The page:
Chronic fatigue syndrome.

Department of Medical Psychology, Radboud University Nijmegen Medical Centre, Nijmegen, Netherlands.
The Lancet (Impact Factor: 39.21). 02/2006; 367(9507):346-55. DOI: 10.1016/S0140-6736(06)68073-2
Source: PubMed

ABSTRACT During the past two decades, there has been heated debate about chronic fatigue syndrome (CFS) among researchers, practitioners, and patients. Few illnesses have been discussed so extensively. The existence of the disorder has been questioned, its underlying pathophysiology debated, and an effective treatment opposed; patients' organisations have participated in scientific discussions. In this review, we look back on several controversies over CFS with respect to its definition, diagnosis, pathophysiology, and treatment. We review issues of epidemiology and clinical manifestations, focusing on the scientific status of CFS. Modern neuroscience and genetics research offer interesting findings for new hypotheses on the aetiology and pathogenesis of the illness. We also discuss promising future issues, such as psychopathophysiology and mechanisms of improvement, and suggest multidisciplinary prospective studies of CFS and fatigue in the general population. These studies should pay particular attention to similarities to and differences from functional somatic syndromes and other fatiguing conditions.

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    ABSTRACT: MicroRNAs (miRNAs) are known to regulate many biological processes and their dysregulation has been associated with a variety of diseases including Chronic Fatigue Syndrome/Myalgic Encephalomyelitis (CFS/ME). The recent discovery of stable and reproducible miRNA in plasma has raised the possibility that circulating miRNAs may serve as novel diagnostic markers. The objective of this study was to determine the role of plasma miRNA in CFS/ME.
    PLoS ONE 01/2014; 9(9):e102783. · 3.53 Impact Factor
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    ABSTRACT: Background The aim of the current study was to estimate sex- and age-specific incidence rates of chronic fatigue syndrome/myalgic encephalomyelitis (CFS/ME) using population-based registry data. CFS/ME is a debilitating condition with large impact on patients and their families. The etiology is unknown, and the distribution of the disease in the general population has not been well described.Methods Cases of CFS/ME were identified in the Norwegian Patient Register (NPR) for the years 2008 to 2012. The NPR is nationwide and contains diagnoses assigned by specialist health care services (hospitals and outpatient clinics). We estimated sex- and age-specific incidence rates by dividing the number of new cases of CFS/ME in each category by the number of person years at risk. Incidence rate ratios were estimated by Poisson regression with sex, age categories, and year of diagnosis as covariates.ResultsA total of 5,809 patients were registered with CFS/ME during 2008 to 2012. The overall incidence rate was 25.8 per 100,000 person years (95% confidence interval (CI): 25.2 to 26.5). The female to male incidence rate ratio of CFS/ME was 3.2 (95% CI: 3.0 to 3.4). The incidence rate varied strongly with age for both sexes, with a first peak in the age group 10 to 19 years and a second peak in the age group 30 to 39 years.Conclusions Early etiological clues can sometimes be gained from examination of disease patterns. The strong female preponderance and the two age peaks suggest that sex- and age-specific factors may modulate the risk of CFS/ME.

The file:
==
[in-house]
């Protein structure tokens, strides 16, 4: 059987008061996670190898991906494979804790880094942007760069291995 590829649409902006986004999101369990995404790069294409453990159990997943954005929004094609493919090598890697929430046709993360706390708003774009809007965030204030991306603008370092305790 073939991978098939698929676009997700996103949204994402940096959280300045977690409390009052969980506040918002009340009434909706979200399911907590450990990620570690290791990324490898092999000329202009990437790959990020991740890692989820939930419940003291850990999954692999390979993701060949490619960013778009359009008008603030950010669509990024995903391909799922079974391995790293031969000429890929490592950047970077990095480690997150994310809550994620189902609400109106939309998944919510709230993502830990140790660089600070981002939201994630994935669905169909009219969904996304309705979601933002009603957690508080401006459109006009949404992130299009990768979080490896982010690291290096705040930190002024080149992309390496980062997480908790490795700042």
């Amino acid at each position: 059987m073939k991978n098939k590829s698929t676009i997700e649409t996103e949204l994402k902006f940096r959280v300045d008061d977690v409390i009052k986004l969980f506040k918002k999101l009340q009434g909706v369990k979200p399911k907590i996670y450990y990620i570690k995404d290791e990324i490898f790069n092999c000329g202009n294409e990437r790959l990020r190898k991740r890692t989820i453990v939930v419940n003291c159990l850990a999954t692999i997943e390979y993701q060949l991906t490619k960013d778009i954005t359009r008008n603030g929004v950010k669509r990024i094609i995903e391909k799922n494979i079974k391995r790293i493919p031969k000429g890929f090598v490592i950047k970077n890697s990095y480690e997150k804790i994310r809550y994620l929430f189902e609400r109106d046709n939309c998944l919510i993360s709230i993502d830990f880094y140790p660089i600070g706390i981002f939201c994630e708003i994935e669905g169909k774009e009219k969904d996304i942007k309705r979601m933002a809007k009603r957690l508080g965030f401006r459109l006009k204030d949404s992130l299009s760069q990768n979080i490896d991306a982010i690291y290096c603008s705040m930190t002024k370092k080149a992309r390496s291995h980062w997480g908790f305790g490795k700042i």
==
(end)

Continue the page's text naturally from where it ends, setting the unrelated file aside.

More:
BMC medicine. 10/2014; 12(1):167.
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    ABSTRACT: Objective: Previous literature has identified the importance of interpersonal processes for patient outcomes in chronic fatigue syndrome/myalgic encephalomyelitis (CFS/ME), particularly in the context of significant other relationships. The current study investigated expressed emotion (EE), examining the independent effects of critical comments and emotional overinvolvement (EOI) in association with patient outcomes. Method: Fifty-five patients with CFS/ME and their significant others were recruited from specialist CFS/ME services. Significant other EE status was coded from a modified Camberwell Family Interview. Patient outcomes (fatigue severity, disability, and depression) were derived from questionnaire measures. Forty-four patients (80%) completed follow-up questionnaires 6-months after recruitment. Results: Significant other high-EE categorized by both high levels of critical comments and high EOI was predictive of worse fatigue severity at follow-up. High-critical EE was associated with higher levels of patient depressive symptoms longitudinally; depressive symptoms were observed to mediate the relationship between high critical comments and fatigue severity reported at follow-up. There were higher rates of high-EE in parents than in partners, and this was because of higher rates of EOI in parents. Conclusions: Patients with high-EE significant others demonstrated poorer outcomes at follow-up compared with patients in low-EE dyads. One mechanism for this appears to be as a result of increased patient depression. Future research should seek to further clarify whether the role of interpersonal processes in CFS/ME differs across different patient-significant other relationships. The development of significant other-focused treatment interventions may be particularly beneficial for both patients and significant others. (PsycINFO Database Record (c) 2014 APA, all rights reserved).
    Health psychology : official journal of the Division of Health Psychology, American Psychological Association. 09/2014; 33(9):1092-1101.